Norway: Death risk from AstraZeneca higher than of Covid-19
Norwegians have a greater risk of dying from receiving AstraZeneca's vaccine than from Covid-19. This is the conclusion which the National Institute of Public Health (FHI) drew from its analysis, recommending the vaccine, previously linked to serious complications in the form of rare blood clotting and haemorrhage amid low platelet counts, be stopped for the time being.
Published: April 24, 2021, 9:42 am
This could prevent up to 10 deaths related to side effects, according to the FHI. Norwegian daily Verdens Gang reported that the FHI has calculated the mortality rate from the AstraZeneca vaccine as 2,3 people per 100 000 vaccinated. Norway has seen five cases of serious incidents reported shortly after vaccination, with three fatalities.
The FHI highlighted that especially younger women could be exposed to an “unreasonably high risk”, given the current relative levels of infection in Norway. Furthermore, the institute is against offering the vaccine on a voluntary basis, which has been proposed both in Scandinavian countries as well as in some German states.
“We believe that such an alternative may appear unethical and with a high risk that those who make such a choice have not fully understood the risk to which they are exposed,” the institute said.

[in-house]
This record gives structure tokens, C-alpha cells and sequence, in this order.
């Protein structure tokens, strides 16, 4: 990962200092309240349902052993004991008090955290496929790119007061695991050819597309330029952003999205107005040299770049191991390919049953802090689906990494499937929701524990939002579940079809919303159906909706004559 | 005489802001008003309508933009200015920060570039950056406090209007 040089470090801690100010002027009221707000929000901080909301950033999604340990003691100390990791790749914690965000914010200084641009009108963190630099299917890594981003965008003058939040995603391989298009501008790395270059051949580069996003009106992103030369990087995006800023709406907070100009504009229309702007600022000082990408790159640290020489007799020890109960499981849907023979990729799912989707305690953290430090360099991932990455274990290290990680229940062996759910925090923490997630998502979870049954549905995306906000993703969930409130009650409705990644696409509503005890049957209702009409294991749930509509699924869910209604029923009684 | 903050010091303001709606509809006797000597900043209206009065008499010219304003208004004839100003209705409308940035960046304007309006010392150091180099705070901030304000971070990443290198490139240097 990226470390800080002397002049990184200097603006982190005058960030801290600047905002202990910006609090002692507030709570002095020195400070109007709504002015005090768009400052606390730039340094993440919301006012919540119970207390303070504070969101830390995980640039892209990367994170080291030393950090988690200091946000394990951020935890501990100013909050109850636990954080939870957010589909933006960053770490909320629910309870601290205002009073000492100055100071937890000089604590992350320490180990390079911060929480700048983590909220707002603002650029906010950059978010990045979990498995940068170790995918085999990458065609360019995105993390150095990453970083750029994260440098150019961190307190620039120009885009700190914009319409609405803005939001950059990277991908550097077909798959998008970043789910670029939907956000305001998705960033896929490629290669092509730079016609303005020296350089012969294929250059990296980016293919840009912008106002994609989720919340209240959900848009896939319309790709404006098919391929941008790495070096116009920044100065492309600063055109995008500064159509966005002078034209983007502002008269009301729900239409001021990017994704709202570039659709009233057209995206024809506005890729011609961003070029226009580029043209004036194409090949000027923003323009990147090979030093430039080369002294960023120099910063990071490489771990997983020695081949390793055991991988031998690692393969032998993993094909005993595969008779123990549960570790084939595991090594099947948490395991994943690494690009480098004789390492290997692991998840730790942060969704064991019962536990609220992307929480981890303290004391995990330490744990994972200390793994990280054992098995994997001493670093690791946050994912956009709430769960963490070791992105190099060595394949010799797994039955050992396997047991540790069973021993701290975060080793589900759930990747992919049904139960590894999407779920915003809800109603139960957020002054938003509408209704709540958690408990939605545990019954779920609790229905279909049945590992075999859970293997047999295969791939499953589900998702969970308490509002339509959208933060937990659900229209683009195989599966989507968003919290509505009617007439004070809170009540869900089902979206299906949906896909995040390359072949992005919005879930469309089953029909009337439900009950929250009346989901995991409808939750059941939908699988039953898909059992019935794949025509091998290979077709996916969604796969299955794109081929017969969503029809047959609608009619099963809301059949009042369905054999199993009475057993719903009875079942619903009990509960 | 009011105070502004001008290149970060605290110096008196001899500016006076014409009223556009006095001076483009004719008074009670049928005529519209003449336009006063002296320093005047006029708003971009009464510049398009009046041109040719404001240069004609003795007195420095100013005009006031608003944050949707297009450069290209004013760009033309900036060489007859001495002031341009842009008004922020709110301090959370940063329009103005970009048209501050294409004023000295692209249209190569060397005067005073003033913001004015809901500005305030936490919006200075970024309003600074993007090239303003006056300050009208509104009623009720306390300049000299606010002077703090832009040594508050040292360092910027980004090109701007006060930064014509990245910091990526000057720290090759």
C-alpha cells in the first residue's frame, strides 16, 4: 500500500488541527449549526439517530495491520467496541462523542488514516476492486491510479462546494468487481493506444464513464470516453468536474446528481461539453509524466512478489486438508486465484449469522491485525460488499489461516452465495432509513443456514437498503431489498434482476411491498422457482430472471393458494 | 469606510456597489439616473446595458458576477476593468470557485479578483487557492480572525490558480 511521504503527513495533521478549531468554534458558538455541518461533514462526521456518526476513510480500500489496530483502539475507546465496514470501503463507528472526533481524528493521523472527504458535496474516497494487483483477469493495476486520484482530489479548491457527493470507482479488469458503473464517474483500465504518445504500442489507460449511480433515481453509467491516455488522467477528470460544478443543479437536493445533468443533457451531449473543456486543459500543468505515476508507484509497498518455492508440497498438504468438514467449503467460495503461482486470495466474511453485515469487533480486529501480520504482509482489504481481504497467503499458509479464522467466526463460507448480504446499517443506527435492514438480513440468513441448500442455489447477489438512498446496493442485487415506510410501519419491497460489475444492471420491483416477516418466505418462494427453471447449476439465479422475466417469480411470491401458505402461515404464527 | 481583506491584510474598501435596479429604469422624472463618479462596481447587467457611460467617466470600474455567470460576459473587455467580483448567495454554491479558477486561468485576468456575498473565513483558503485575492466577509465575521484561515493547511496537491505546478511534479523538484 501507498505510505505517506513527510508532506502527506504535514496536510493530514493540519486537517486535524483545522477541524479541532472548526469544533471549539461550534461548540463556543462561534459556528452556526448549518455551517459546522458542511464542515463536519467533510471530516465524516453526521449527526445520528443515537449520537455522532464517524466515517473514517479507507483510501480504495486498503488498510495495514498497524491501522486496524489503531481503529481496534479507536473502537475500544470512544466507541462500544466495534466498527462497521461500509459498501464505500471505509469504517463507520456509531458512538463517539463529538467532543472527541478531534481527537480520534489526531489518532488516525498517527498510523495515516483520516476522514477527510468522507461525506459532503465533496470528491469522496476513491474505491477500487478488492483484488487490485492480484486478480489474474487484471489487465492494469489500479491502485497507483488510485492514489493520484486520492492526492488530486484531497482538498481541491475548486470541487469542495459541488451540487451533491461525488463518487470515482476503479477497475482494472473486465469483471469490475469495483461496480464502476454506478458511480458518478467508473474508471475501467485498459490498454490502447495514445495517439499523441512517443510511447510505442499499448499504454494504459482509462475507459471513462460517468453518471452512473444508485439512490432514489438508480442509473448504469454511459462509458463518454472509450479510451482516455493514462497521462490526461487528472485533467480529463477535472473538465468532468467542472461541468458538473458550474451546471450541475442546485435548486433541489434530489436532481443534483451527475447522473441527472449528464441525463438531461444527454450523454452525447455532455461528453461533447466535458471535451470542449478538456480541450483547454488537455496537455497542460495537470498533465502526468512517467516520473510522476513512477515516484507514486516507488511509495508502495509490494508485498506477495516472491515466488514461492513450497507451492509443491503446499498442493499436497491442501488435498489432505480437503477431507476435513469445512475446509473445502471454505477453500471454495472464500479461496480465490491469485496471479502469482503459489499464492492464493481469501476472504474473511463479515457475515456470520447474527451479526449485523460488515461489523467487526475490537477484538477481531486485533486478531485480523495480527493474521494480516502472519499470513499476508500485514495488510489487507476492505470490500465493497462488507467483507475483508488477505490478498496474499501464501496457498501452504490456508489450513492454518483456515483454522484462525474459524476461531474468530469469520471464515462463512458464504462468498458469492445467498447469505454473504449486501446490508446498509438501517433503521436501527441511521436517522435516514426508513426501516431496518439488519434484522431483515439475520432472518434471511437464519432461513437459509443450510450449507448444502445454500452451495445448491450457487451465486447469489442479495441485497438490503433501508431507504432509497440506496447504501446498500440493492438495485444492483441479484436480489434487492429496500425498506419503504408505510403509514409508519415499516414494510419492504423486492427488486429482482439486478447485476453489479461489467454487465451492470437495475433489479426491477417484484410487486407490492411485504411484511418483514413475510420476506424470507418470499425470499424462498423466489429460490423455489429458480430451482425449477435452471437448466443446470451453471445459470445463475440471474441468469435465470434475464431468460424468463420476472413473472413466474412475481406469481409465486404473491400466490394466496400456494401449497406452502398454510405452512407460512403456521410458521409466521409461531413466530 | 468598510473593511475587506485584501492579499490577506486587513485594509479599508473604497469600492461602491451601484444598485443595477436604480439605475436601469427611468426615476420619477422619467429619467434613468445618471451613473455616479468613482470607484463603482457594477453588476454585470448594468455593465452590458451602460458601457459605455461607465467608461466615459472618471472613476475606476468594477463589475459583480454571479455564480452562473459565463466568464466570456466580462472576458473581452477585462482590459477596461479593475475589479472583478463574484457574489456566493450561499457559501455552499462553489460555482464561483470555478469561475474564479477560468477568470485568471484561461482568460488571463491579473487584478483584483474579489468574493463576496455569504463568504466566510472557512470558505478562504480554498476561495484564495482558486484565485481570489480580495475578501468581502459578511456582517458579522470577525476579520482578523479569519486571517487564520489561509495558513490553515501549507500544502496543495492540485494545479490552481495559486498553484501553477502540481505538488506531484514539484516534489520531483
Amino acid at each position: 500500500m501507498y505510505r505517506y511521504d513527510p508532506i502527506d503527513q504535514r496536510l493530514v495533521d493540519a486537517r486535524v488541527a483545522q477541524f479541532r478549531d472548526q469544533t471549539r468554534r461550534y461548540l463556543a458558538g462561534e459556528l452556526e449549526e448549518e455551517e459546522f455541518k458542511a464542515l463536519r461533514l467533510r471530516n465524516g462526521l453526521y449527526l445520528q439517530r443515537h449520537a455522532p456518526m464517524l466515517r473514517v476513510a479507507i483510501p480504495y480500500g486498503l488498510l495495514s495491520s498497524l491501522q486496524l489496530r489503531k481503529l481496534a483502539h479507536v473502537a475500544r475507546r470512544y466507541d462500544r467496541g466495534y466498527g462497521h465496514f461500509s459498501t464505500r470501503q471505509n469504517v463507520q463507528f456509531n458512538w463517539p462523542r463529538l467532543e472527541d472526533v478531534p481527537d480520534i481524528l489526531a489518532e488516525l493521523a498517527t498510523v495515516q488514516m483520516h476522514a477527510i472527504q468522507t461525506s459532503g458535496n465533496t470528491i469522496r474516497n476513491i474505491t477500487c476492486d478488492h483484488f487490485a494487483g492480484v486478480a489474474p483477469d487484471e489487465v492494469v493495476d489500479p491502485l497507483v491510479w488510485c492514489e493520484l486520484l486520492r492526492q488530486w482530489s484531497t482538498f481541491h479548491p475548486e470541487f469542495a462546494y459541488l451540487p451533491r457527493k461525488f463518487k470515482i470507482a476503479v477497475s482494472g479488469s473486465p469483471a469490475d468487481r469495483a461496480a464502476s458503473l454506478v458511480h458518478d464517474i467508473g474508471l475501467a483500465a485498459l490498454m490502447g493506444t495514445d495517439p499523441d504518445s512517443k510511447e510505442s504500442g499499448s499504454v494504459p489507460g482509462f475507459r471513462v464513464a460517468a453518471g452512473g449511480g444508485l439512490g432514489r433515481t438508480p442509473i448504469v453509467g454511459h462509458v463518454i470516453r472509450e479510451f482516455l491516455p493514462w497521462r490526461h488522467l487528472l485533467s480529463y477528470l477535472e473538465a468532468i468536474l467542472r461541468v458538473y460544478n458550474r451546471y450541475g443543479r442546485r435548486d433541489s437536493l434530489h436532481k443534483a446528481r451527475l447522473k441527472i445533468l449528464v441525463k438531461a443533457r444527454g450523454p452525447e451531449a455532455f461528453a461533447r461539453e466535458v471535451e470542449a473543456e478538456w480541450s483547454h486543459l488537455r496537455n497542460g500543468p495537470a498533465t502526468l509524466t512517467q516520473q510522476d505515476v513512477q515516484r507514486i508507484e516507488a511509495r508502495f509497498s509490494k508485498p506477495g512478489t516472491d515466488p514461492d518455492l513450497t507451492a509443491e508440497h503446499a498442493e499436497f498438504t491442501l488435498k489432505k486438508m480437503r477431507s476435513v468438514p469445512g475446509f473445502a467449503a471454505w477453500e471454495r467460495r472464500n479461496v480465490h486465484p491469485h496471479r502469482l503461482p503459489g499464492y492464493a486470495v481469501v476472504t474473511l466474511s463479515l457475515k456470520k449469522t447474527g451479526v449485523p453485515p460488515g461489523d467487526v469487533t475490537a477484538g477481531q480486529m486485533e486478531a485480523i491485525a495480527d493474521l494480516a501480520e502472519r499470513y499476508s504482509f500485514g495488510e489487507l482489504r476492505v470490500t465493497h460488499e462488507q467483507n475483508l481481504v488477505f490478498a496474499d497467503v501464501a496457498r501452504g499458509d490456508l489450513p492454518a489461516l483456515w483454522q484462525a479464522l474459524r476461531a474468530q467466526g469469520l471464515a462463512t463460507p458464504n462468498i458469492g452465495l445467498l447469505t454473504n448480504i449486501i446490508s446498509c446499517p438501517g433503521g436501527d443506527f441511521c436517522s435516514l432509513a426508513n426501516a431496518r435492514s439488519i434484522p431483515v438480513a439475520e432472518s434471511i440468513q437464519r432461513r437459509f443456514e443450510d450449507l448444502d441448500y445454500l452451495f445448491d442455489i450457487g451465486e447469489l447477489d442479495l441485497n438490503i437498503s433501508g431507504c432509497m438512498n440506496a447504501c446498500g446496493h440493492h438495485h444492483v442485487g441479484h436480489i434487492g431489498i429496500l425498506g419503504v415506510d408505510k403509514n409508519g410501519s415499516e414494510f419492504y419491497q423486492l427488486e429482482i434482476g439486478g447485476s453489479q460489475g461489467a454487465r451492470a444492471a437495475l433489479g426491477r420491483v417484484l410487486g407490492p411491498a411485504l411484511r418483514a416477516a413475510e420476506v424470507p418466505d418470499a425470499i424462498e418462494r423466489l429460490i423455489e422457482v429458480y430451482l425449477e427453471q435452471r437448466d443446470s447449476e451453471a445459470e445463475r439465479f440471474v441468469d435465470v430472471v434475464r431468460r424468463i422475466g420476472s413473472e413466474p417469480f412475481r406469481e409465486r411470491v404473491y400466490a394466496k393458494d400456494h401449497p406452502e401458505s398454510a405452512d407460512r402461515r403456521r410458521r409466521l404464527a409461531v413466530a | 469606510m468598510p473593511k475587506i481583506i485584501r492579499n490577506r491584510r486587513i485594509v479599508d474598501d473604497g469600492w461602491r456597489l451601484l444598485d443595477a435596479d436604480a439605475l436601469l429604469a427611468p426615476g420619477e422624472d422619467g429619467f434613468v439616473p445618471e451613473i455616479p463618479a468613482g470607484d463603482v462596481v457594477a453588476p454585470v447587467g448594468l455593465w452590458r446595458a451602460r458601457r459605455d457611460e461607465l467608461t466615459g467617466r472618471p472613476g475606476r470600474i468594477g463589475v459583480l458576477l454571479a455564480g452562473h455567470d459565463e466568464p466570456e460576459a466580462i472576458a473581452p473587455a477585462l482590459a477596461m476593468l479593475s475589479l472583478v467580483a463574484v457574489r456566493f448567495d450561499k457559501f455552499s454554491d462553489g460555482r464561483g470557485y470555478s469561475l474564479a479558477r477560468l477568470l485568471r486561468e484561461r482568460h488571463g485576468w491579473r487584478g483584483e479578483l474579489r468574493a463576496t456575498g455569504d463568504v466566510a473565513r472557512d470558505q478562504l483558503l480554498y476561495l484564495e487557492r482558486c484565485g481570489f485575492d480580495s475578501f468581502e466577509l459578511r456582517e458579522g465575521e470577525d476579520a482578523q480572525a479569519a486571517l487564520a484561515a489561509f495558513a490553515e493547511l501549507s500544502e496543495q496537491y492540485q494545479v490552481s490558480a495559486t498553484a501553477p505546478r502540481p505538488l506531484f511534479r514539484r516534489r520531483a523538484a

A recent survey by the FHI in collaboration with Mindshare and Norstat, showed that 76 percent of the respondents were sceptical of at least one of the vaccines, even though 82 percent had initially been positive about getting vaccinated.
AstraZeneca, with 99 percent, was the least trusted compared with Moderna (9 percent) and Pfizer (8 percent). The government has meanwhile launched a new expert group to further investigate both AstraZeneca and Johnson & Johnson, which triggered similar concerns.
Pending a final decision, Norway will distribute its stock of AstraZeneca to fellow Nordic countries. Sweden will take 200 000 doses, while 16 000 will go to Iceland.
The Swedish Public Health Agency has made a different assessment of the AstraZeneca vaccine and has concluded that the benefits of the vaccine outweigh the risks and the side effects. State epidemiologist Anders Tegnell said the AstraZeneca had a “high protective effect” and “reduced the risk of serious illness and death, especially among the elderly and weak”.
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